The Ultimate Guide to Chinese Pronunciation
If you’re starting to learn Chinese, you’ve probably realized that there are a lot of differences in pronunciation.
Using a different tone or inflection can completely change what you are trying to say.
Lucky for you, we have created a straightforward guide to make it even easier to learn those differences and achieve more confidence in your Chinese pronunciation!
The Basics of Mandarin Pronunciation
Pronunciation comes from a combination of three factors: mouth shape, tongue placement and air flow.
Most Chinese sounds require the same mouth shapes and tongue placements as English. When it comes to air flow, Chinese doesn’t use as much of the diaphragm and throat to make sounds.
Mandarin syllables are broken down into initial sounds (initials), final sounds (finals) and tones.
The best way to catch on to these is to listen to native speakers. A language learning program like FluentU can be a great resource for this as it allows you to watch a wide range of authentic Chinese content like movie clips, music videos, etc. and provides you with subtitles and other language-learning tools to help solidify your understanding.
By listening to native speakers, you will pick up on their tone and the sounds of the language!
The initial sound is the initial syllable of the word, and is usually only a consonant. If we look at 拼音 (pīnyīn) as an example, the initial sound of 拼 is p (like the “p” in “pot”).
Key Initial Sounds
|zh||English “j” with your tongue above the ridge||知 (zhī) — to know|
|ch||English “ch” with your tongue above the ridge||吃 (chī) — to eat|
|sh||English “sh” with your tongue above the ridge||十 (shí) — ten|
|r||English “r” with your tongue almost touching the roof of your mouth||人 (rén) — person|
|x||English “sh” through your teeth||西 (shī) — West|
|q||English “ch” through your teeth||七 (qī) — seven|
|z||“Ds,” as in “kids”||组 (zǔ) — group|
|c||“Ts,” as in “kits”||册 (cè) — book|
The final sound has one or more vowels. It is worth noting that sometimes a word may be only the initial or final sound.
Looking again at “pīnyīn” (拼 — pīn) as our example, the final sound is “in” (like the “een” sound in “scene”).
Key Final Sounds
|ong||“O” as in “home,” “ng” pronounced strong through the nose||红 (hóng) — the color red|
|ing||"Iing" as in "skiing," "ng" pronounced strong through the nose||英 (yīng) — English|
|ü||"Louie" without the "L," softening the ending||绿 (lǜ) — green|
When you put initial and final sounds together you get combinations. These are some of the key combinations that you should know:
|zhi||English "j" with your tongue above the ridge, finishing with a soft "r" sound; like "jerk" without the "k"||知 (zhī) — to know|
|chi||English "ch" with your tongue above the ridge, finishing with a soft "r" sound; like "chirp" without the "p"||吃 (chī) — to eat|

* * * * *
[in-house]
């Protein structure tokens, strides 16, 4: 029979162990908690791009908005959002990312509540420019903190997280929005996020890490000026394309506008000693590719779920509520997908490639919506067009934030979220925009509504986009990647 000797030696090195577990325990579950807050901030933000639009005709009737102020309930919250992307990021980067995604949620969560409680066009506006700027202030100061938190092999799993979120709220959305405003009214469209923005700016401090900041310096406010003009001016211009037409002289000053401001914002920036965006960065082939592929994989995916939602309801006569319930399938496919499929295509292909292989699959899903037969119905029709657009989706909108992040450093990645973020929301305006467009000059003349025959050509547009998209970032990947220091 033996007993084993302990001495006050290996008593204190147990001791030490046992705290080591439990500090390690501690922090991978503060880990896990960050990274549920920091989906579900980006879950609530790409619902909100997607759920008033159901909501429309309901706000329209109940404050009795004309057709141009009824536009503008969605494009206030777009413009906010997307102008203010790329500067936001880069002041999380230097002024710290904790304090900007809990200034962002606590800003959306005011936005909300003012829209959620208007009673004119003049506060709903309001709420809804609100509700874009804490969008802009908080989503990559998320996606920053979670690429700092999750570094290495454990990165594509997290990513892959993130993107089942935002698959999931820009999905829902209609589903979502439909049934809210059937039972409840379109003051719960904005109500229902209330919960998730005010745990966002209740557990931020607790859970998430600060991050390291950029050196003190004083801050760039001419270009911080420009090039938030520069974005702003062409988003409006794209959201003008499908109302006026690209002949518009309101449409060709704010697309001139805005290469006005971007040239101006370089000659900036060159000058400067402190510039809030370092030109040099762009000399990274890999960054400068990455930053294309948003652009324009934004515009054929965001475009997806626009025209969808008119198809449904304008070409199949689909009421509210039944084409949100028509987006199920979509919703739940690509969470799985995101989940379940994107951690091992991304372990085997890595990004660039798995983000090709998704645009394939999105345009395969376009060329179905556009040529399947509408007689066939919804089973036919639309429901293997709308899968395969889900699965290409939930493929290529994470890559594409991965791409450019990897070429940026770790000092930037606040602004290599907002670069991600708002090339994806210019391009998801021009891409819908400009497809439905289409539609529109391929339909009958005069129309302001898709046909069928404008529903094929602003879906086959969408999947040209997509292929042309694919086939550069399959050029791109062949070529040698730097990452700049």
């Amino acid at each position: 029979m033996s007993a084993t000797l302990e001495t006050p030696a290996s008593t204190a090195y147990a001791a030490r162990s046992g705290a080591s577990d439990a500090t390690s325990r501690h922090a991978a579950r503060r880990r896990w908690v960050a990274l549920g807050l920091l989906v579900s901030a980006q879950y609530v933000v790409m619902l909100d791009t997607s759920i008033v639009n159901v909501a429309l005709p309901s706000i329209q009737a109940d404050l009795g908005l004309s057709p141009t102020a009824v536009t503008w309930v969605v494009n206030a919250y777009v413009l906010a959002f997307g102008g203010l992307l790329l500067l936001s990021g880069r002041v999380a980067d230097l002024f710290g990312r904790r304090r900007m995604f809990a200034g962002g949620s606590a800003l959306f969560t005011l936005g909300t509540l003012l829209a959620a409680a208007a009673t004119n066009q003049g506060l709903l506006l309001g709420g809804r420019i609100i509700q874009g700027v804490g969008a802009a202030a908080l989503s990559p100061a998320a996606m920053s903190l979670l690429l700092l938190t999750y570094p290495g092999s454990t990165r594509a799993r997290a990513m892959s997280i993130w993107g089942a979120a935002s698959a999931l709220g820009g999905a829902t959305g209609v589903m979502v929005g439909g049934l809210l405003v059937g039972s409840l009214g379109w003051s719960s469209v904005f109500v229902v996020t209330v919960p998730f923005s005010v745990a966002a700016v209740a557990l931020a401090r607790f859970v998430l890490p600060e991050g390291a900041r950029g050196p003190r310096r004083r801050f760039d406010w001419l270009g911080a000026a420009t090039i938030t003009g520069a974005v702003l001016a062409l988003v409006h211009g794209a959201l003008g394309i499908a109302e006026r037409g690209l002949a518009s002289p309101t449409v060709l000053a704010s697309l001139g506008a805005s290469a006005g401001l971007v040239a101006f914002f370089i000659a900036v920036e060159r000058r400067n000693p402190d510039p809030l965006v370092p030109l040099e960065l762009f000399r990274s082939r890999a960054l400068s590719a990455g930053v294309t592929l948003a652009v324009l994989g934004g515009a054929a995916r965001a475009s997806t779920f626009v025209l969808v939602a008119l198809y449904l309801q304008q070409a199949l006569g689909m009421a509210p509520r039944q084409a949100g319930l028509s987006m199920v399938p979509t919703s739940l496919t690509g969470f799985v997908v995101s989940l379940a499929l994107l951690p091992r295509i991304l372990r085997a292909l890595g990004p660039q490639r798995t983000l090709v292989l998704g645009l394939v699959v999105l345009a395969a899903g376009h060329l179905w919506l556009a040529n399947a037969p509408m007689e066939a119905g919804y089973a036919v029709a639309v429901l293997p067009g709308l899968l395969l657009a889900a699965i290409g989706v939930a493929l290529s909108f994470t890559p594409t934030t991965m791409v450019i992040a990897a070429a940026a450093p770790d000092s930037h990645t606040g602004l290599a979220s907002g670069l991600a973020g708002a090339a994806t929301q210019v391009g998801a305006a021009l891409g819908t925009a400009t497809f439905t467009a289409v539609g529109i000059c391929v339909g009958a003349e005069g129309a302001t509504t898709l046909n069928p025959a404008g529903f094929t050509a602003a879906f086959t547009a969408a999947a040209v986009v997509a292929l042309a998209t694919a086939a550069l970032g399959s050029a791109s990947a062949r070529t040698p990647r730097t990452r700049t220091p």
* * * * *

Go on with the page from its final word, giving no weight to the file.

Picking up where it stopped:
|shi||English "sh" with your tongue above the ridge, finishing with a soft "r" sound; like "shirt" without the "t"||十 (shí) — ten|
|zhe||English "j" with your tongue above the ridge, finishing with an "uh" sound||这 (zhè) — this|
|che||English "ch" with your tongue above the ridge, finishing with an "uh" sound||车 (chē) — car|
|she||English "sh" with your tongue above the ridge, finishing with an "uh" sound||设 (shè) — to design; to establish|
Pinyin uses tone marks to signal the “shape” of the tone:
- The first tone is long and straight (mā).
- The second tone rises from its starting point (má).
- The third tone drops down a bit, then rises (mǎ).
- The fourth tone drops sharply (mà).
- The neutral tone does absolutely nothing (ma).
To see how this looks in pinyin, we can see that in “pīn” the tone is indicated by the mark over the i that tells us the tone is long and straight.
Chinese characters are basically hieroglyphs, a form of writing that gives no clues for pronunciation. Pinyin uses “English” letters to create new sounds and give you a hint for how things are pronounced.
Although some Chinese learners feel that pinyin is too much of a crutch, most will say that it’s very helpful. Learning Chinese well without pinyin is possible, but highly improbable, and its uses go far beyond the training wheels of pronunciation.
Key Pinyin Pronunciations
|ju||English "j" plus the ü sound||句 (jù) — sentence, as in phrase|
|xu||English "sh" through your teeth plus the ü soundsound; like "chirp" without the "p"||需 (xū) — to need|
|qu||English "ch" through your teeth plus the ü sound||去 (qù) — to go|
|yu||Only the "ü" sound||语 (yǔ) — language|
|yi||Only the "i" sound, pronounced "ee"||一 (yī) — one|
|ying||Only the "ing" sound||英 (yīng) — English|
|wu||only the "u" sound, pronounced "oo" as in "food"||五 (wǔ) — five|
Chinese pronunciation will come easier and easier with more practice. Don’t forget that your greatest Chinese language learning resources are actual Chinese-speaking humans!